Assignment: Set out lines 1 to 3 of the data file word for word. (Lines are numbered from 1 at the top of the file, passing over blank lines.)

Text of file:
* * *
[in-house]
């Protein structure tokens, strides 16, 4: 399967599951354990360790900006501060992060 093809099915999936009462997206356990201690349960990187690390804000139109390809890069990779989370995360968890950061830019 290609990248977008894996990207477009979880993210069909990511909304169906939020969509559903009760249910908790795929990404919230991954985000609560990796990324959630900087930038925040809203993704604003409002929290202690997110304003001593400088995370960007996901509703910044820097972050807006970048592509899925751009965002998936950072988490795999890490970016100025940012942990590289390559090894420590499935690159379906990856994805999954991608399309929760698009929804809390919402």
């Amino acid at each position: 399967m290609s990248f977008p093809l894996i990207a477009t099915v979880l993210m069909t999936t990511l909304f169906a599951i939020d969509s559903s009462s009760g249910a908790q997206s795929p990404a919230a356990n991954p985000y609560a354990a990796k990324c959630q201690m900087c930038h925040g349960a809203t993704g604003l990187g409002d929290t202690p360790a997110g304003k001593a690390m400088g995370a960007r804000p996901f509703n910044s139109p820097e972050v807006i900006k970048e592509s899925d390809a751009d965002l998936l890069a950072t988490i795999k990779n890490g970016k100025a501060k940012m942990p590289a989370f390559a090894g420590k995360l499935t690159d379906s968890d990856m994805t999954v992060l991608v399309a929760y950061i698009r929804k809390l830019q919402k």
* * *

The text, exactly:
[in-house]
């Protein structure tokens, strides 16, 4: 399967599951354990360790900006501060992060 093809099915999936009462997206356990201690349960990187690390804000139109390809890069990779989370995360968890950061830019 290609990248977008894996990207477009979880993210069909990511909304169906939020969509559903009760249910908790795929990404919230991954985000609560990796990324959630900087930038925040809203993704604003409002929290202690997110304003001593400088995370960007996901509703910044820097972050807006970048592509899925751009965002998936950072988490795999890490970016100025940012942990590289390559090894420590499935690159379906990856994805999954991608399309929760698009929804809390919402």
């Amino acid at each position: 399967m290609s990248f977008p093809l894996i990207a477009t099915v979880l993210m069909t999936t990511l909304f169906a599951i939020d969509s559903s009462s009760g249910a908790q997206s795929p990404a919230a356990n991954p985000y609560a354990a990796k990324c959630q201690m900087c930038h925040g349960a809203t993704g604003l990187g409002d929290t202690p360790a997110g304003k001593a690390m400088g995370a960007r804000p996901f509703n910044s139109p820097e972050v807006i900006k970048e592509s899925d390809a751009d965002l998936l890069a950072t988490i795999k990779n890490g970016k100025a501060k940012m942990p590289a989370f390559a090894g420590k995360l499935t690159d379906s968890d990856m994805t999954v992060l991608v399309a929760y950061i698009r929804k809390l830019q919402k």